How ‘WitchTok’ Lets Kids Dabble In The Occult From Their Phones

How ‘WitchTok’ Lets Kids Dabble In The Occult From Their Phones

Gen Z is hungry for spirituality. Yet the spirituality they hunger for is one liberated from dogma, organization, authority, prescription, and constraint.
Taylor Anderson
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Although lip-syncing, synchronized dancing, and comedic skits tend to catch the most attention on TikTok, another form of art is gaining popularity: witchcraft. Last month, the Washington Post even ran a feature piece taking readers “inside the life of a teenage witch,” “from spellcasting to podcasting.”

The Wiccan organization Covenant of the Goddess defines witchcraft as “a magical religion with many diverse traditions derived from various cultural sources around which covens and individual practitioners base their practices.” The hashtag “#WitchTok” has roughly 20 billion views, making it one of the more popular hashtags on TikTok.

One can find thousands of videos on potions, tea leaf and tarot card readings, pendulum boards, astral projection, magic charms, wands, crystals, automatic writing, channeling, and spellcasting. These occultic practices, which would have been much more fringe and less accessible in previous generations, are now highly accessible and even trending for Gen Z, thanks in part to the rise of postmodernism.

A substantial amount of witchcraft on #WitchTok can be referred to as a form of neopaganism. Linda Jencson, a professor of Anthropology at Appalachian State University, defines neopaganism as “the revival of pre-Christian pagan gods, goddesses and spirits, their worship and ritual manipulation. It also involves an animistic sense of spiritual power and a reverence for nature. Neopagans focus much of their spiritual practice upon practical results, the ability to affect their environment for magical means.”

Jencson goes on to explain that “neopagan practice involves shamanistic states of trance induced by dancing, chanting, percussion, meditation, and the manipulation of other ritual tools such as power bundles, crystals, wands, feathers, and knives.” Virtually all of these neopagan practices can be found on #WitchTok.

There is also a large presence of users who encourage interaction with pagan deities. “Neopaganism” functions as an umbrella term for all kinds of different folk religions that employ witchcraft. Some users seek guidance from a transcendent mother goddess, while others pantheistically seek divinity within themselves and nature. Some attempt to channel personal spirit guides while others look towards ancient Egyptian, Roman, or Norse gods and goddesses.

Different neopagan traditions are represented on #WitchTok, like Gardnerian, Alexandrian, Celtic, Georgian, and Dianic, to name a few. Because of this, you can find occasional frustrations and controversies between witches of different traditions, covens, or levels of experience.

It is no secret that witchcraft has been on the rise in the United States since the late 20th century. Wicca, one of the more organized of the neopagan traditions, has seen its number of adherents multiply by more than 40 times just from 1990 to 2008. The widespread rediscovery of paganism in the United States coincides with a radically transformative change in Western civilization.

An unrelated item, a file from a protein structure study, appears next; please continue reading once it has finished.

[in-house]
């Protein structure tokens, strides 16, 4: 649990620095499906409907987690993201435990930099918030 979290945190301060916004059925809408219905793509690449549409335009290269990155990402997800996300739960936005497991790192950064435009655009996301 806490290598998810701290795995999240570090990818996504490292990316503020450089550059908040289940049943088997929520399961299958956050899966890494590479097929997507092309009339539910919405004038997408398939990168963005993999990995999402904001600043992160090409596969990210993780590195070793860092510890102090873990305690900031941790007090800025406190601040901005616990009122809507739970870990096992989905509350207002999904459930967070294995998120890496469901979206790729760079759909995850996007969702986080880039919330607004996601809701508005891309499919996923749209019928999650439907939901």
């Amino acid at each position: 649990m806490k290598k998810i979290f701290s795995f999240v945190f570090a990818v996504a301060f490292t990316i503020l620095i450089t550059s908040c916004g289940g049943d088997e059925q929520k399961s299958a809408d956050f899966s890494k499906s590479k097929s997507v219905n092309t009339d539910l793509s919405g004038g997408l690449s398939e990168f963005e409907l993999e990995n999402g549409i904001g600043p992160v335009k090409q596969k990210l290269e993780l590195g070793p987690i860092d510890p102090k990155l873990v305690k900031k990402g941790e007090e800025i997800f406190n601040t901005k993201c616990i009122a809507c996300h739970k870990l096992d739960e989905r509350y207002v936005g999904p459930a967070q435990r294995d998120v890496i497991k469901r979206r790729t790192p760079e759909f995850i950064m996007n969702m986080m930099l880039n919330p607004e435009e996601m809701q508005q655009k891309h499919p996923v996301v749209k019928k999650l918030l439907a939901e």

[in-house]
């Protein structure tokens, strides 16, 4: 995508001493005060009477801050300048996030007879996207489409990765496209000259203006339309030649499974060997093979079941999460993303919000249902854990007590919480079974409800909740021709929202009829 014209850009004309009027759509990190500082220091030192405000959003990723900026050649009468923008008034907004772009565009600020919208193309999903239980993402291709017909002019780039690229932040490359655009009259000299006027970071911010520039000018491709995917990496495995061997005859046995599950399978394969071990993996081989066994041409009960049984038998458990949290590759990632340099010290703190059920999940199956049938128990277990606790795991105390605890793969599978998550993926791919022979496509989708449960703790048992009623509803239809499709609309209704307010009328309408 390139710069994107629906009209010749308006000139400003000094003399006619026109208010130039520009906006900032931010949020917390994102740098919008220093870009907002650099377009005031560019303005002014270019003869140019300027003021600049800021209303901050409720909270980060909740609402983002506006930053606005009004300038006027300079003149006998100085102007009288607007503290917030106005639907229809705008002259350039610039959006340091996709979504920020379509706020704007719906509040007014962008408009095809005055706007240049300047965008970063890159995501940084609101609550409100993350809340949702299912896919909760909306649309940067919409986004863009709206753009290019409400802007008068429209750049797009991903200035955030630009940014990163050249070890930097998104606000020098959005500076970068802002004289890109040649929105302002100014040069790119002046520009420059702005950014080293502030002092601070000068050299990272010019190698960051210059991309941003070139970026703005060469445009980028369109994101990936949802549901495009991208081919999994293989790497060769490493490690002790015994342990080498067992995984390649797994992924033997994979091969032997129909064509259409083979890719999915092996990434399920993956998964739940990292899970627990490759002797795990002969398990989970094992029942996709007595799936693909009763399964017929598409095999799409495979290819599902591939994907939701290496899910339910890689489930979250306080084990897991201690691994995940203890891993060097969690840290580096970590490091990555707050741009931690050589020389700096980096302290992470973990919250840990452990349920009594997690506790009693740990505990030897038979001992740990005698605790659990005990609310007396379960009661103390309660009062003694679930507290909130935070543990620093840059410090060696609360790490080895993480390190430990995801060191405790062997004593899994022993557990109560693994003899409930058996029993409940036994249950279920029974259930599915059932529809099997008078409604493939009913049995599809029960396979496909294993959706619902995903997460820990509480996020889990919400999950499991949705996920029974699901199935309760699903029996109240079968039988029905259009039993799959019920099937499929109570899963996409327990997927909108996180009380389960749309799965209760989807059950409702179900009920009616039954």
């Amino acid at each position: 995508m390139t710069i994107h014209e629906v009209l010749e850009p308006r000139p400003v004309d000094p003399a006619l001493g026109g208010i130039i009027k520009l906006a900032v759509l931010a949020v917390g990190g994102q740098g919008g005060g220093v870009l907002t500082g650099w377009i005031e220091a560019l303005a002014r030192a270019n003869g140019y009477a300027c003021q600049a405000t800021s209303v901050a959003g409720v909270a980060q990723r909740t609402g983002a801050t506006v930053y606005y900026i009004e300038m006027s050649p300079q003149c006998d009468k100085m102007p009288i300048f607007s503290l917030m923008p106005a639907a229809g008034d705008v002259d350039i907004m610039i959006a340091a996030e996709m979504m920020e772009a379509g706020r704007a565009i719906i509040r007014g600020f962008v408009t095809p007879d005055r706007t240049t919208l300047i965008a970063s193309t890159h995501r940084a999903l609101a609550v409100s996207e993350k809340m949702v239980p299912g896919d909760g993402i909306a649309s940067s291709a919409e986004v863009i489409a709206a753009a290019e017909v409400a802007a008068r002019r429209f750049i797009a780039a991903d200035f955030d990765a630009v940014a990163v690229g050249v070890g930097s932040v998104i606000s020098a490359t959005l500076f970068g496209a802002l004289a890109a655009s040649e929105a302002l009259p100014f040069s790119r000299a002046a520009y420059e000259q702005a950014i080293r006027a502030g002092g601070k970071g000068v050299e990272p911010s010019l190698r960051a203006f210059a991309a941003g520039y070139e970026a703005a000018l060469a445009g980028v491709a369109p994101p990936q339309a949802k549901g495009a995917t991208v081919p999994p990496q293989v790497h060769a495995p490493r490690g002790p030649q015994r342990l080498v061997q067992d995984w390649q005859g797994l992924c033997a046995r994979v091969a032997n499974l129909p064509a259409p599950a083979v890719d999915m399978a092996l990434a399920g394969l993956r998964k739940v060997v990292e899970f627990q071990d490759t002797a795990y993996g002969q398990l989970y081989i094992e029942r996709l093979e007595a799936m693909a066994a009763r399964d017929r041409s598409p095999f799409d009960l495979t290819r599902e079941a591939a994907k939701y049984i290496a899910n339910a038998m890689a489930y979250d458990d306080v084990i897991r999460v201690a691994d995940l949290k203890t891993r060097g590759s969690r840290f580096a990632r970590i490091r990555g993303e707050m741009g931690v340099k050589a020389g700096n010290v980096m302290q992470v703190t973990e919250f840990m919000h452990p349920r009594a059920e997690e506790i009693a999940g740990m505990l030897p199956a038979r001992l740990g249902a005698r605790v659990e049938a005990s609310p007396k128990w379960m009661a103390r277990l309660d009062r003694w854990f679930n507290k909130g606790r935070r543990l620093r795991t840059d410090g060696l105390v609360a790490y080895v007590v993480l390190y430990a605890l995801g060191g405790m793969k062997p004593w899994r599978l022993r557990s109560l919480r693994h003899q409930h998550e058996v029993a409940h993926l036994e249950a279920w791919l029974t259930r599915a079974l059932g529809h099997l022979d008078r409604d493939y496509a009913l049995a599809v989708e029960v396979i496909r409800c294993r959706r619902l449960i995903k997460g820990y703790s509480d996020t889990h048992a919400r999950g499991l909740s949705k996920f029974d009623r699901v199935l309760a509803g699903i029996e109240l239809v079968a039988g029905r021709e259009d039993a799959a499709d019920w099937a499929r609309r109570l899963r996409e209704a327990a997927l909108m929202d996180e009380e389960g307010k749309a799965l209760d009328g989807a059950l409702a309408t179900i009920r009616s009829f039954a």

Many contend that atheistic rationalism is to blame for the crippling of Christian influence in the contemporary West. Although that development should not be neglected, the rise of postmodernism is also contributing to aggressive attacks on both established religion and atheistic rationalism.

Dogmatism, whether religious or rationalist, is fiercely criticized as arrogant and intolerant. However, instead of turning to nihilism, members of Gen Z are expanding their spirituality outside of conventional Western religions by incorporating neopaganism.

As Heather Greene reports, “While interest in tarot and other forms of divination often corresponds to a complete rejection of traditional religion, that is not a given.” Greene goes on to explain that a lot of Gen Z individuals “continue to identify with a traditional faith, while looking beyond established structures for spiritual growth.”

Despite its massive reach, #WitchTok should not be considered the cause of this cultural transition. It should instead be seen as the consequence. Gen Z is hungry for spirituality. Yet the spirituality they hunger for is one liberated from dogma, organization, authority, prescription, and constraint.

They want to harness spiritual power on their own terms, from their own self-chosen deities, and for their own self-chosen purposes. Neopaganism provides witchcraft as an answer to their wishes.

Our consumer society is quick to capitalize on these desires by providing an abundance of crystals, pendulums, tarot cards, hoodoo oil, and even witch starter kits. Most importantly for this trend, it provided TikTok, which is becoming the most effective virtual platform for converting young religiously frustrated individuals into liberated neopagan consumers.

Online witchcraft practitioners and the consumer sector are both paying close attention to this radical development. Parents should too.

Taylor J. Anderson received his B.A. in Christian Studies and an M.A. in History from Grand Canyon University. He currently works as a Grading Assistant for undergraduate classes at the same institution.

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